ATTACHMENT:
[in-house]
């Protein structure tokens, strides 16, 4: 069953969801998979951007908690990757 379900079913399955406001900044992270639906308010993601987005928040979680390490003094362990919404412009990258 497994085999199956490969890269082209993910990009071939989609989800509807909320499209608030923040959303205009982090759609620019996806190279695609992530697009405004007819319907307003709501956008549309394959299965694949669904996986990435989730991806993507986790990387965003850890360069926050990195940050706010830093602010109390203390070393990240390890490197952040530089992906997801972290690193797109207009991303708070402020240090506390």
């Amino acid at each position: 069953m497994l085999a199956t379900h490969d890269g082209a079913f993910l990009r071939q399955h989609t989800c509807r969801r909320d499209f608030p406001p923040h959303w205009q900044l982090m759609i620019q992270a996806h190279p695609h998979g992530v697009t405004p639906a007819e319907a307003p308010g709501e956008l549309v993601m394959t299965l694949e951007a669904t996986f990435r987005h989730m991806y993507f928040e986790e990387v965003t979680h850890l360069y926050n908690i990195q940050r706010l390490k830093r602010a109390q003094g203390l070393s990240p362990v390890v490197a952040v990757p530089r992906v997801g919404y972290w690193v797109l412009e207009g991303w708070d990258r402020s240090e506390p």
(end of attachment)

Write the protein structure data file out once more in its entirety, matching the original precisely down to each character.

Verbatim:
[in-house]
């Protein structure tokens, strides 16, 4: 069953969801998979951007908690990757 379900079913399955406001900044992270639906308010993601987005928040979680390490003094362990919404412009990258 497994085999199956490969890269082209993910990009071939989609989800509807909320499209608030923040959303205009982090759609620019996806190279695609992530697009405004007819319907307003709501956008549309394959299965694949669904996986990435989730991806993507986790990387965003850890360069926050990195940050706010830093602010109390203390070393990240390890490197952040530089992906997801972290690193797109207009991303708070402020240090506390």
């Amino acid at each position: 069953m497994l085999a199956t379900h490969d890269g082209a079913f993910l990009r071939q399955h989609t989800c509807r969801r909320d499209f608030p406001p923040h959303w205009q900044l982090m759609i620019q992270a996806h190279p695609h998979g992530v697009t405004p639906a007819e319907a307003p308010g709501e956008l549309v993601m394959t299965l694949e951007a669904t996986f990435r987005h989730m991806y993507f928040e986790e990387v965003t979680h850890l360069y926050n908690i990195q940050r706010l390490k830093r602010a109390q003094g203390l070393s990240p362990v390890v490197a952040v990757p530089r992906v997801g919404y972290w690193v797109l412009e207009g991303w708070d990258r402020s240090e506390p």